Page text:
Asparagus with Brioche Crumbs

This asparagus with brioche crumbs is proof that steamed asparagus needs little more than a sprinkling of buttery bread crumbs and lemon zest to shine.

Asparagus with brioche crumbs piled on a white serving platter.

Curious about this asparagus with brioche crumbs?  We don’t really need to say anything. Her simple and savvy strategy is, we think, pretty self-explanatory. Not to mention stunning. Use as much or as little butter as you please. Asparagus not in season? No brioche to be found? No problem. Challah or croissants make swell stand-ins for buttery brioche. And virtually any sturdy green vegetable–we’re thinking green beans or sugar snaps or even broccoli (florets and stalks)–would work swell in place of spring spears. We haven’t heard this from the lovely Alice, to whom we owe a debt of gratitude for this recipe (which we always refer to as Asparagus by Alice). But somehow we have a feeling she’d be okay with whatever swap the situation demands.–Renee Schettler

Asparagus with Brioche Crumbs

  • Quick Glance
  • (1)
  • 10 M
  • 10 M
  • Serves 4
5/5 - 1 reviews
Print RecipeBuy the Vegetarian: A Delicious Celebration of Fresh Ingredients cookbook

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Bring a pot of salted water to a boil or prepare a steamer set over but not touching simmering water. Cook the asparagus spears until just tender or done to your liking, 1 1/2 minutes or more, depending on the thickness of the spears.

Drain the spears and pat them dry. Transfer the asparagus to a platter.

Meanwhile, melt 1 tablespoon butter for starters in a skillet over medium heat. Add the brioche crumbs along with the lemon zest and cook, stirring frequently, until the crumbs are golden and lightly toasted, 3 to 5 minutes. (You may need to add more butter, depending on just how buttery you like your bread crumbs. If your bread crumbs become a single mass of buttery goodness, you got a little overzealous with the butter and now need to add more crumbs.) Transfer the crumbs to a plate and season with salt and, if desired, pepper.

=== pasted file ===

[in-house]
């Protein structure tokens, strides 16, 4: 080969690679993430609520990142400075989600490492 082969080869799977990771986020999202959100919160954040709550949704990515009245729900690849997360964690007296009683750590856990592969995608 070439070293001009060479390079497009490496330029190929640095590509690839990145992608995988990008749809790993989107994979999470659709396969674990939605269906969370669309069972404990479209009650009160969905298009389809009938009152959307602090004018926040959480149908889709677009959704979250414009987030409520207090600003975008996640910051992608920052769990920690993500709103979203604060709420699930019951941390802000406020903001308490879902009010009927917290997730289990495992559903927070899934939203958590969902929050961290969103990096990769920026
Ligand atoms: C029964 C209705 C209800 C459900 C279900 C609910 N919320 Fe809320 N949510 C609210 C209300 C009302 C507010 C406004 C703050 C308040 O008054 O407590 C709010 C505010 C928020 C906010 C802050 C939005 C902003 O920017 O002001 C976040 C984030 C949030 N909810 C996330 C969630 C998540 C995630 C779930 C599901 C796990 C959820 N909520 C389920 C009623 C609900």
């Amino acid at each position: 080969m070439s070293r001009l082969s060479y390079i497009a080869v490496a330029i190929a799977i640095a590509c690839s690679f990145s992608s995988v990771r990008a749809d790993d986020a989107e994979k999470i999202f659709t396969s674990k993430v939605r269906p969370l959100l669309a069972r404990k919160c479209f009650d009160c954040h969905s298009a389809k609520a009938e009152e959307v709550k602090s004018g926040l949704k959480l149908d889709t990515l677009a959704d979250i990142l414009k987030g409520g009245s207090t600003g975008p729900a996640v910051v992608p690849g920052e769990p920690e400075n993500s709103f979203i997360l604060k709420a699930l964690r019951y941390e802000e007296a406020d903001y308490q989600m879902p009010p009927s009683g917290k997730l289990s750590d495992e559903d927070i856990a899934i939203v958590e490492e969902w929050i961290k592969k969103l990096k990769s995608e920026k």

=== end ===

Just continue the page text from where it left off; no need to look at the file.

Scatter the buttery bread crumbs over the asparagus and strew with more lemon zest, if desired. Escort the asparagus to the table and accept accolades. Originally published May 29, 2012.

Print RecipeBuy the Vegetarian: A Delicious Celebration of Fresh Ingredients cookbook

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Recipe Testers' Reviews

This is a wonderfully fresh way to top your vegetables. My family is crazy for asparagus. I couldn’t find any brioche, so I substituted mini croissants. The lemon flavor was subtle and the toasted crumbs were very light. Not much was leftover.

This simple recipe is certainly a keeper as you can adjust the quantities and flavors to suit your taste. The asparagus was steamed until tender crisp.

I usually roast or grill asparagus with just a little olive oil and a sea salt pepper blend and wanted to try something different but still not covered in a heavy sauce. This recipe was perfect for a change.

I used about 1/2 cup of brioche crumbs (the local bread store gave me the day-old brioche rolls at no charge) to half a stick of butter. The lemon zest added a nice hint of flavor but was not strong at all and just complemented the asparagus.

My boys don’t love asparagus but thought this was good and said they would try the same technique on broccoli or green beans.


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  1. I, too, love asparagus. I realized the other day that my son’s girlfriend did not know how to trim asparagus? Little things we already know, others may not. LOL. This is fantastic.

    1. Terrific to hear that you like this, Mary! It’s so simple and yet in some ways rather novel. Let us know if ever you vary it at all, whether swapping one citrus zest for another or adding crushed hazelnuts to the bread crumbs or such. We love to hear what happens in others’ kitchens…

  2. Great recipe! I love asparagus, and the brioche crumbs look like a fantastic/delicious topping!

  3. Seriously great! Why do I never think to use egg-rich sweet breads like brioche and challah for cooking? Actually for anything other than eating as is? This looks fabulous!

    1. I find it nearly impossible to resist eating them as is, Jamie, so they never quite last long enough to cook with. But they do such wonderful things in other recipes! I love seeing brioche in a savory dish.

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